Does 1 Timothy 3:2 prohibit appointment of an overseer who is a bigamist, as strongly implied by the NIV, LB, PME, and the GNB through the addition of the word “only”?
Or does it forbid appointment of a man who is a divorcee, as the JB indicates?
Perhaps the verse speaks of the quality of faithfulness without dealing with marital history as is the choice of the NEB? But the decision in this matter should be left to the reader, as indicated by the noncommittal rendering of the King James Version and two or three others.

We could go on to cite dozens of other drastic changes, omissions, and insertions of false doctrine into modern translations based on the ‘thought for thought” concept (over 200 of them)! We will list just one more which makes a subtle but profound change in the text.

In the King James Version translation of Deuteronomy 22:5 we read:
Deuteronomy 22:5 The woman shall not wear that which pertaineth unto a man, neither shall a man put on a woman’s garment: for all that do so are abomination unto the LORD thy God. KJV
Deuteronomy 22:5 A woman must not wear men’s clothing, nor a man wear women’s clothing, for the LORD your God detests anyone who does this. NIV

The Hebrew word translated “pertaineth to” in the KJV, keliy, means anything masculine. It is applied to garments, weapons of war, tools, utensils of any type, implements that are used in any way whatsoever. Thus the prohibition for women is much stronger that mere men’s clothing, it includes anything that is in anyway masculine in nature, appearance, or that will lend itself to masculine actions on the part of the woman who wears them! This means that a woman’s pantsuit pertains to masculine apparel and actions. All these subtle distinctions are lost in the NIV.

The translator has no right to read his own interpretations into the text.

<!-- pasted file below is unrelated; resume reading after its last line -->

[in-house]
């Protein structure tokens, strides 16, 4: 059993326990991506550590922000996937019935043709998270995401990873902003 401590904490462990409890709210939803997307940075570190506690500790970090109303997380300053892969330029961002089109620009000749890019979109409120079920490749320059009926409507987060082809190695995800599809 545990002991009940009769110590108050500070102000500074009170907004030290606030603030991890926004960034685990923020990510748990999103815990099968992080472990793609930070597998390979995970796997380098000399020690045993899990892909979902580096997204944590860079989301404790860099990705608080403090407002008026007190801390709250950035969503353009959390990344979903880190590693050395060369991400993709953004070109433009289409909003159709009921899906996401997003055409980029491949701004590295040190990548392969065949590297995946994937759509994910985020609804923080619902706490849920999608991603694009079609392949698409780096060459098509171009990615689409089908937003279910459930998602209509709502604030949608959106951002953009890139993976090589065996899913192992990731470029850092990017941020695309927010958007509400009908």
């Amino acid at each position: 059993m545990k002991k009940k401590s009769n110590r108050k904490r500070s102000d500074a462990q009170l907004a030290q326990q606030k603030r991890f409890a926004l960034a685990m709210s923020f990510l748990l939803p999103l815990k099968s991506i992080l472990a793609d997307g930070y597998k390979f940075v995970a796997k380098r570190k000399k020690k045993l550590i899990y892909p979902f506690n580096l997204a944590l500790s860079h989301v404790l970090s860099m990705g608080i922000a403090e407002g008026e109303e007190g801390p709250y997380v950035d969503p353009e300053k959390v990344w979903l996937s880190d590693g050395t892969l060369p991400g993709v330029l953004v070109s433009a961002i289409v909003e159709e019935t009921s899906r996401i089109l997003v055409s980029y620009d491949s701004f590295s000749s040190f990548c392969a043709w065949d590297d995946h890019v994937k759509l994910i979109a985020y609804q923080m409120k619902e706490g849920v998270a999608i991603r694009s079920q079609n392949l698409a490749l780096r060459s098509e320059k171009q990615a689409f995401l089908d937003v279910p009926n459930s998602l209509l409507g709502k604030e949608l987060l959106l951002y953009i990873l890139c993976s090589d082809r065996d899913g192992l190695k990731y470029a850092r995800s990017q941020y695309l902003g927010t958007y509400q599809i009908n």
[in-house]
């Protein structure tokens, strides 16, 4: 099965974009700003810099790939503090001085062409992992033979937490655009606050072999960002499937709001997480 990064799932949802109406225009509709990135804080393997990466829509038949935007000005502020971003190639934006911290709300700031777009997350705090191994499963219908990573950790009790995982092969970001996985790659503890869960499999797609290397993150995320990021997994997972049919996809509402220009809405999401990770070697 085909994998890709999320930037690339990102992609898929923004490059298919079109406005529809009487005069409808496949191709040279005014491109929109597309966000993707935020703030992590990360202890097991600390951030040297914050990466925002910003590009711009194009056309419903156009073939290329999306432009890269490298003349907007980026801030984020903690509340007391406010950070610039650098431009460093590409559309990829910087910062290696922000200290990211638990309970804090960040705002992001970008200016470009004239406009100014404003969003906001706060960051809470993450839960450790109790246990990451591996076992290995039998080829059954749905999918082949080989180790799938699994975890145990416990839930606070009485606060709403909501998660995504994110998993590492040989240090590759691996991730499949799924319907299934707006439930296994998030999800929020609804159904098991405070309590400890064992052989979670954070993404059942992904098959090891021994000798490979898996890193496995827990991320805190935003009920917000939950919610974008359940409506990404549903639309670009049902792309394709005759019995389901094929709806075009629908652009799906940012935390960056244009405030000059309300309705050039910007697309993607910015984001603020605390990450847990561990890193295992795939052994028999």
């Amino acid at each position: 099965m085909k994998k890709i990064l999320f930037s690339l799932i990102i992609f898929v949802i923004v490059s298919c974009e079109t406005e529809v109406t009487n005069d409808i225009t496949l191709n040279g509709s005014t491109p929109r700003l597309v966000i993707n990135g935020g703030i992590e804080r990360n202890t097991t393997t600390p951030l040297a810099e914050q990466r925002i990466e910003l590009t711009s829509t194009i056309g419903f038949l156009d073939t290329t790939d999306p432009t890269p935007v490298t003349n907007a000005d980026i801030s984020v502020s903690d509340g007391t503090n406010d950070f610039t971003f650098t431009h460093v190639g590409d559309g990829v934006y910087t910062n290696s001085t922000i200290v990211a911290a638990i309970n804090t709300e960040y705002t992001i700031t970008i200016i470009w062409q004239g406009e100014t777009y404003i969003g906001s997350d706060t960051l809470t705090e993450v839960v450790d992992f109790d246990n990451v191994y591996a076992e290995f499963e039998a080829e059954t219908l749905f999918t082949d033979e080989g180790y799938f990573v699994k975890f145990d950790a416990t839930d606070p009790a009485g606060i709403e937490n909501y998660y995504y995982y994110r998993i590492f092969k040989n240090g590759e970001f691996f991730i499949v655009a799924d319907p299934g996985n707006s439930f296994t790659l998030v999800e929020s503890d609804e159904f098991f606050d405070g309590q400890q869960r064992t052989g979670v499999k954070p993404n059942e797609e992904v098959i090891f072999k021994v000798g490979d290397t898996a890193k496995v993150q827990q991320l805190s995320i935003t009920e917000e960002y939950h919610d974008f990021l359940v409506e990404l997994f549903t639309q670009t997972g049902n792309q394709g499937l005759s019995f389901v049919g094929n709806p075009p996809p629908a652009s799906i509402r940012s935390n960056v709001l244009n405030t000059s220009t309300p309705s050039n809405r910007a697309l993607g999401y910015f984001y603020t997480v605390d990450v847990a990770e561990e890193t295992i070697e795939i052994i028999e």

The added responsibility of a dynamic-equivalence translator is made apparent by these comparisons. He has also become a commentator. It is to this added role that we strongly object. Without acknowledging that he has done so, such a translator has attached his own personal interpretation to the text, thereby excluding from the reader a consideration of the other possible meanings of the text. A literal translation can, on the other hand, often leave the same obscurity in the English text as is found in the original.

Thus we see that a Dynamic Equivalence translation is not a translation of the Word of God at all, but a commentary, based on the translators own ideas. Commentaries are much needed, but it is a mistake to assume that a translation can function in that role without ceasing to be a translation. Preaching from a dynamic equivalence or free translation or paraphrase is tantamount to preaching from a commentary, not from a translation. It is not the translator’s job to mediate between God’s Word and modern culture as the commentator or expositor does. When any man imposes on the people of God his personal interpretation, he is morally obligated to clarify his role, that it is one of an expositor, not a translator. In any work that is precisely called a translation, interpretation should be eliminated. Otherwise, the role of the expositor is usurped, and the work becomes a commentary on the meaning of the text, not a translation into the closest equivalent of the original language.

This is why free translations and paraphrases are not really Bibles. All modern translations, with the possible exception of the Amplified Bible, are dynamic equivalence or free translations. This is also why the general recommendation is to follow a literal translation in all Bible reading. By far the best formal equivalence or literal translation is the King James Version of the Bible.

Taken from the Gospel Tidings magazine, Jan/Feb/Mar 2009
This article may be used for study and research purposes only.